This is when you are asked to pay for a loan application before receiving it. At some point during their life, a lot of people will come into a situation where they need a large sum of money, and fast. Imagine a taxi driver earning 2,000 dirhams a month gets hit with a speeding fine. With no immediate way to pay the fine, a bank or financial institution offering a loan for a small upfront fee seems very attractive.

Advice for Managers to give to those at risk

Remember, no banks or financial institutions will provide loans for employees whose salaries are less than 3,000 dirhams in the UAE.  No real banks, exchange houses or financial institutions will charge for a loan application form.

4. Debit Card Theft

Most labourers are paid using a prepaid payroll card (for use only at an ATM), and they often write their PIN number on the back of the card. In their accommodation several men share the same room, so personal belongings are not locked away. This means it could be easy for friends, roommates or neighbours to take someone else’s possessions without anyone finding out. And what’s more, it’s easy for them to withdraw the money since their PIN number is clearly written on the back of their card.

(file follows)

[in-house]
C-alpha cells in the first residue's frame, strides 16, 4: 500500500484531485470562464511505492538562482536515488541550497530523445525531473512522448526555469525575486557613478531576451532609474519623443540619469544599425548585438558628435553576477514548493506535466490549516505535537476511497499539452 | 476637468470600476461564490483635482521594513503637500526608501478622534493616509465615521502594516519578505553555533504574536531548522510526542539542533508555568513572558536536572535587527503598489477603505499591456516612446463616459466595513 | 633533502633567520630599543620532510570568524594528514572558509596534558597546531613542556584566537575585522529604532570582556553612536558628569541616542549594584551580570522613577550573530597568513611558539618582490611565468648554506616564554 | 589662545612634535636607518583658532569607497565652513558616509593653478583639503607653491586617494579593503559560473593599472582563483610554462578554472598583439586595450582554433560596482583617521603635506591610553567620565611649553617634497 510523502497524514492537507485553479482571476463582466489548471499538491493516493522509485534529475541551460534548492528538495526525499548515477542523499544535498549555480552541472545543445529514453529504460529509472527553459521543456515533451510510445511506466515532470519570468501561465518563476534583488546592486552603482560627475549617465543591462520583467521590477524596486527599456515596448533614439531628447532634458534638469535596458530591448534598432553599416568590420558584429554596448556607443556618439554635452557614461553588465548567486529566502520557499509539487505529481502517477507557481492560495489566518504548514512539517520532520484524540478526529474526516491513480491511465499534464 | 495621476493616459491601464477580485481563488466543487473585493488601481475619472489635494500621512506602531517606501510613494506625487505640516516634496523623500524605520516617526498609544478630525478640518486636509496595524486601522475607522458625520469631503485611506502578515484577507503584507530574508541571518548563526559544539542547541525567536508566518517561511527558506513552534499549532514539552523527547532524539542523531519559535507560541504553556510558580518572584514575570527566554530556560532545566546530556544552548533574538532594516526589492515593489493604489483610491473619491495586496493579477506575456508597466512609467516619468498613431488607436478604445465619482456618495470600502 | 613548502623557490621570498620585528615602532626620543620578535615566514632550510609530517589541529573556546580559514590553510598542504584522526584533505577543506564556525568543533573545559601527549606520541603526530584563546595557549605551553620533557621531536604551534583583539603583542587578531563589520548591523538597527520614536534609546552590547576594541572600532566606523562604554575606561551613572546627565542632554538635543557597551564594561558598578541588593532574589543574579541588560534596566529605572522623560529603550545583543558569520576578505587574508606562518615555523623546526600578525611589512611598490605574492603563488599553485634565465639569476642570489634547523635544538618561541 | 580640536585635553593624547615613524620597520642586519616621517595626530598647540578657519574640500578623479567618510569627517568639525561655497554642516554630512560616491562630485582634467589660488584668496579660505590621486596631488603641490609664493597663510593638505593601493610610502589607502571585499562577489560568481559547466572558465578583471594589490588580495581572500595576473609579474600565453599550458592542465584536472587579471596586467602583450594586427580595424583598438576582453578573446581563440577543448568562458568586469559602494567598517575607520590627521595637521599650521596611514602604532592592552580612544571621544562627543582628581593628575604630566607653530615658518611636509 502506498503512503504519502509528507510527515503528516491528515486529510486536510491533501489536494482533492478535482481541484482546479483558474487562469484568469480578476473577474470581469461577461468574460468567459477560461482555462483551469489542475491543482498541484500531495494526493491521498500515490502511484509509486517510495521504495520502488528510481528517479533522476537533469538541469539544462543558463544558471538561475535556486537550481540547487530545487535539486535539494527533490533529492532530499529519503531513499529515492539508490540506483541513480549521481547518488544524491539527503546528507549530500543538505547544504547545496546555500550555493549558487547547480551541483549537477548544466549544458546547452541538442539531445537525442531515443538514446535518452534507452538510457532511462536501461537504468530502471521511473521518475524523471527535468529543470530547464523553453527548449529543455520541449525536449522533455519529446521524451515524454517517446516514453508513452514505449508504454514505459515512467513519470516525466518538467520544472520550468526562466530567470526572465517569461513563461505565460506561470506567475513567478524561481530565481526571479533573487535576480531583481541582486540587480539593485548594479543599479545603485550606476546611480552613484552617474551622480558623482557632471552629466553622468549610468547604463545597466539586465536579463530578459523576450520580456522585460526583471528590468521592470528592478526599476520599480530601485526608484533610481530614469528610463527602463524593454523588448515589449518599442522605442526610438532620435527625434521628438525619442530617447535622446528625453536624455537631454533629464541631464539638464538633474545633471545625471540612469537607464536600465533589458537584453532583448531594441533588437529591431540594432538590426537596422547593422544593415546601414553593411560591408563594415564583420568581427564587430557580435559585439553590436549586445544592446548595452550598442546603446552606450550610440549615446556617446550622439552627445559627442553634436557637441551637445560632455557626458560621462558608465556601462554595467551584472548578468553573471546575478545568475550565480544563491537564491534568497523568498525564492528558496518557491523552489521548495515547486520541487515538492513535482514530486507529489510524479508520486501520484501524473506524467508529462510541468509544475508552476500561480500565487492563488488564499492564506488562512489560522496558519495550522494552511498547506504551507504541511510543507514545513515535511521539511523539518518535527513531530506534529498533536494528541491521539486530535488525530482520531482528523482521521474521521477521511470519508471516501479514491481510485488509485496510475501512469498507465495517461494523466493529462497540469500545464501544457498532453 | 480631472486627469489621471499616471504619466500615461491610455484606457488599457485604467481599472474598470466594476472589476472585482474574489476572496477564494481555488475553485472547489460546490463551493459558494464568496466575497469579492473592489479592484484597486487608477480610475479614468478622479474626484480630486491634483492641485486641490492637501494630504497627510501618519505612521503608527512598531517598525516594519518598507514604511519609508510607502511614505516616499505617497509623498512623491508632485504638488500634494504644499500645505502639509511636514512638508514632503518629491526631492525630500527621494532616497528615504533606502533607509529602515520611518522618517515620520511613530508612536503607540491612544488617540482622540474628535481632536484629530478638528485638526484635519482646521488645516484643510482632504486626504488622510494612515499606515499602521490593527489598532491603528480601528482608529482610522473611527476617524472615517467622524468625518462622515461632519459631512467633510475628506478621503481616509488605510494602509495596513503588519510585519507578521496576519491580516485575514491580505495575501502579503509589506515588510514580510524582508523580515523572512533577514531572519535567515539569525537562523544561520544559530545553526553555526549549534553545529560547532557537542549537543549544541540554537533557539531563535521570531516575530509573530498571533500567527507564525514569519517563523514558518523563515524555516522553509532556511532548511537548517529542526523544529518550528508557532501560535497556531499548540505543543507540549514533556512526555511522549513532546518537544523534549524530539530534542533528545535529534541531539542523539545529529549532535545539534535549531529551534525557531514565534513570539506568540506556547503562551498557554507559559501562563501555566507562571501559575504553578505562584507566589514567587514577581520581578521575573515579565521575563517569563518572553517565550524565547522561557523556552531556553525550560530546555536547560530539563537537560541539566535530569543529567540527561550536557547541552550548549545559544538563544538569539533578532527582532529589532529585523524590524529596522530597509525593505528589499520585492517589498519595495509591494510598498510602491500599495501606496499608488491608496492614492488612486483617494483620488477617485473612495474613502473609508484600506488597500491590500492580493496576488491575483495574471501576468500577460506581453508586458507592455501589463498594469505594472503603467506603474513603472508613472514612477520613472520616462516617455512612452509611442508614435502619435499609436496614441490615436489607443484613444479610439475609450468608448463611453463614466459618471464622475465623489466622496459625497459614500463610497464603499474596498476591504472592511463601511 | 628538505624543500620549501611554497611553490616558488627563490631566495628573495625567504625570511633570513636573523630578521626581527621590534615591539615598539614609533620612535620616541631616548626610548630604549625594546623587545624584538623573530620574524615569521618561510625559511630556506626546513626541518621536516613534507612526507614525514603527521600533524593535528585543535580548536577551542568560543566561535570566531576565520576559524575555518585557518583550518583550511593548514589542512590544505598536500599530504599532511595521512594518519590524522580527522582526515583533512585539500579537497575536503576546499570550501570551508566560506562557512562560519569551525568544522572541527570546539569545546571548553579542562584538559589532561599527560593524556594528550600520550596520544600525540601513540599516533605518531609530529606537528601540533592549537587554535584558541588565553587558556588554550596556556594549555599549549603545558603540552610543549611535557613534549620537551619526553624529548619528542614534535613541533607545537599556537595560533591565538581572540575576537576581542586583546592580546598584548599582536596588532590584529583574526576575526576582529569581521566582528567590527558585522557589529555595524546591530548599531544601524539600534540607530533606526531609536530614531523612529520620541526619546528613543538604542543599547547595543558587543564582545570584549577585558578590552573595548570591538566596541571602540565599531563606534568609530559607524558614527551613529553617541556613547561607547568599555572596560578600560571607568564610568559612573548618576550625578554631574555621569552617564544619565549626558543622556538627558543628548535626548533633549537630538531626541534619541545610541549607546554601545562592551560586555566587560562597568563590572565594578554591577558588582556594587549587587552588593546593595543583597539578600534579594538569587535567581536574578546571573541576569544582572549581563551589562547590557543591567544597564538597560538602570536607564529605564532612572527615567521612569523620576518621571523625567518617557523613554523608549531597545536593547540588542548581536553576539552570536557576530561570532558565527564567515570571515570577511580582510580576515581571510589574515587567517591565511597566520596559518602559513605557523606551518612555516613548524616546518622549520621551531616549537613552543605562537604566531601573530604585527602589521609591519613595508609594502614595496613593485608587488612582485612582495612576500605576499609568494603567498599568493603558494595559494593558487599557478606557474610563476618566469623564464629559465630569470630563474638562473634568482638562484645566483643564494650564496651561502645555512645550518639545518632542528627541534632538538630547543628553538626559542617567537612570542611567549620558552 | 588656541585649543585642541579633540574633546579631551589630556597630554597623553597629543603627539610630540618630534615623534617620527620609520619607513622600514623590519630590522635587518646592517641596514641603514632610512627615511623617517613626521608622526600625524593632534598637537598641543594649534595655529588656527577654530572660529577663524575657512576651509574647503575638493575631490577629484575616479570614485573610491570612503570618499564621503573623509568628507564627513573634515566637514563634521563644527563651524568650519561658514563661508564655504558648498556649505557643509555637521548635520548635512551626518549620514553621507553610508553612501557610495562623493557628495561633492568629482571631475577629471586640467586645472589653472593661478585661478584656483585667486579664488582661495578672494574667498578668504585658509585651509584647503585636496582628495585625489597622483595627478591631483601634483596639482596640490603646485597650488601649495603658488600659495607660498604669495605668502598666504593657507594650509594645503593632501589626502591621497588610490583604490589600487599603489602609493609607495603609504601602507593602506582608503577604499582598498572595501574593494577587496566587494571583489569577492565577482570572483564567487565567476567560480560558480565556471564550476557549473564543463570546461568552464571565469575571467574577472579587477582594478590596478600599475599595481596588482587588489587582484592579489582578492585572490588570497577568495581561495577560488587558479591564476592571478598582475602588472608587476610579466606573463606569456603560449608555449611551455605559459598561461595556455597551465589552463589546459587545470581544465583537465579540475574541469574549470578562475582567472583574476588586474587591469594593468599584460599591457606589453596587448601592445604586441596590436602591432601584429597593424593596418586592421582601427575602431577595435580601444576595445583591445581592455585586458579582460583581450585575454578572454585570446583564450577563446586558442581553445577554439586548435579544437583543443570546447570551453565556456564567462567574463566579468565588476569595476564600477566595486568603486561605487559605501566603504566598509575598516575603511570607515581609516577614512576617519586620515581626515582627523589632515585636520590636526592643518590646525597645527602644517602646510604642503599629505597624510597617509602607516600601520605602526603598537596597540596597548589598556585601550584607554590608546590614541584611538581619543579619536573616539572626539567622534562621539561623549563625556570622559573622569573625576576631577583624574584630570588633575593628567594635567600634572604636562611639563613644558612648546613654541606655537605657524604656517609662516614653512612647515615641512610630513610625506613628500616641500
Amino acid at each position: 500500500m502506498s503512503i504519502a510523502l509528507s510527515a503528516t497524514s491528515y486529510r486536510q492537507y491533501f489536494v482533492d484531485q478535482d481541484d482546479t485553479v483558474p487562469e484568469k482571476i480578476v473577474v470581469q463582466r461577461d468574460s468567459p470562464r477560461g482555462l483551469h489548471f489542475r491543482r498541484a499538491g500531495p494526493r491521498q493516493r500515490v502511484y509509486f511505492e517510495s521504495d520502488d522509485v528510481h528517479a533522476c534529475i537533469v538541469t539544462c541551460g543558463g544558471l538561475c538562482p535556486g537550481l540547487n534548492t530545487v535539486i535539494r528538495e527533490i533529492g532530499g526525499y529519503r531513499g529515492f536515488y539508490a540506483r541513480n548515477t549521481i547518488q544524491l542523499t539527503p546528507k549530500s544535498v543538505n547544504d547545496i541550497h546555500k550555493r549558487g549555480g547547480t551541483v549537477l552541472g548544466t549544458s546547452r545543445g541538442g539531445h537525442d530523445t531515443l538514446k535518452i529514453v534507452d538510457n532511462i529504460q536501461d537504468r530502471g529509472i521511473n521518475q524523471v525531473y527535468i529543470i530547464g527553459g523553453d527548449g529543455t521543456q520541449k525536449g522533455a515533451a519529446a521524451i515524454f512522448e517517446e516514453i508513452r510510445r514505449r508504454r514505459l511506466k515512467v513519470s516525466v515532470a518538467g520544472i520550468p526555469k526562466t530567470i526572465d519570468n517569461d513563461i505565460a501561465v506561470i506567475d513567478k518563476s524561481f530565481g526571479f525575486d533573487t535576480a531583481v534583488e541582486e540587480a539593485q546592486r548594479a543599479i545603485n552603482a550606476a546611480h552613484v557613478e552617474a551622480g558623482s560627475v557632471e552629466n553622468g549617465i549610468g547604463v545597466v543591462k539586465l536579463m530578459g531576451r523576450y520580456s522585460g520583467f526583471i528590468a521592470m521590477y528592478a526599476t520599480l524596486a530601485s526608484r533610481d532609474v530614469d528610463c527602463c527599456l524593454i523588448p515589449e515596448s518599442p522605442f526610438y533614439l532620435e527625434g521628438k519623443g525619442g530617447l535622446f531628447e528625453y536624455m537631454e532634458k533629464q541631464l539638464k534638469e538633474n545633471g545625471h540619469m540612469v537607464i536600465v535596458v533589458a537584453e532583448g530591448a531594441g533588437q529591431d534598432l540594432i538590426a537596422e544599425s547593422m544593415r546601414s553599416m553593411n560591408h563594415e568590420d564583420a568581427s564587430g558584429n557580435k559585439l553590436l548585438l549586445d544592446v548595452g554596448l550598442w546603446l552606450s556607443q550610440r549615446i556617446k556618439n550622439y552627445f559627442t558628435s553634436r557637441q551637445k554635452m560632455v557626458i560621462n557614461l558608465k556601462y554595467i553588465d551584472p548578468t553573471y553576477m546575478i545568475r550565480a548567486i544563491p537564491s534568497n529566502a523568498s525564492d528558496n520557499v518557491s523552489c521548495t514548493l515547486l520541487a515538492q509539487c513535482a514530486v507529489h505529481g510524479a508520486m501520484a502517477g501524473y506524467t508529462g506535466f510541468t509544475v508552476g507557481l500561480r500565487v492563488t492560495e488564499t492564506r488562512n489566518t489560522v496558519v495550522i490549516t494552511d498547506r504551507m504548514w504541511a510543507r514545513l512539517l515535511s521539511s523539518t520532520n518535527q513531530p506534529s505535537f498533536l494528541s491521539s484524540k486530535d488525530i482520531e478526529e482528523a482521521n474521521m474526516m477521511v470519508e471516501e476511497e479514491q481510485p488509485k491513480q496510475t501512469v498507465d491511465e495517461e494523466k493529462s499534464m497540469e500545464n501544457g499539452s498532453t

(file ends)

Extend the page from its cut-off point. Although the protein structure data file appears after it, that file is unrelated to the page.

Advice for Managers to give to those at risk:

  • Don’t share your PIN number with anyone, even if they’re close friends or roommates
  • Never keep card and PIN mailers at same place
  • Do not write your PIN number on rear side of your card

5. Employment Scam

Unauthorized recruitment consultancies are illegal in the UAE and should be avoided at all cost. Every day people from different countries land here seeking good jobs to build their career and support their families. Job seekers are targeted by fake consultancies promising them a good job within few days, but only if you pay a registration fee first.

It’s not uncommon in India, to see fake job advertisements in newspapers attempting to lure people to the UAE with the promise of a good job with an attractive salary. Unemployed or low wage earners are tempted by these offers and are asked to pay for a visa and a registration fee up front, only to discover there is no company or job when they arrive.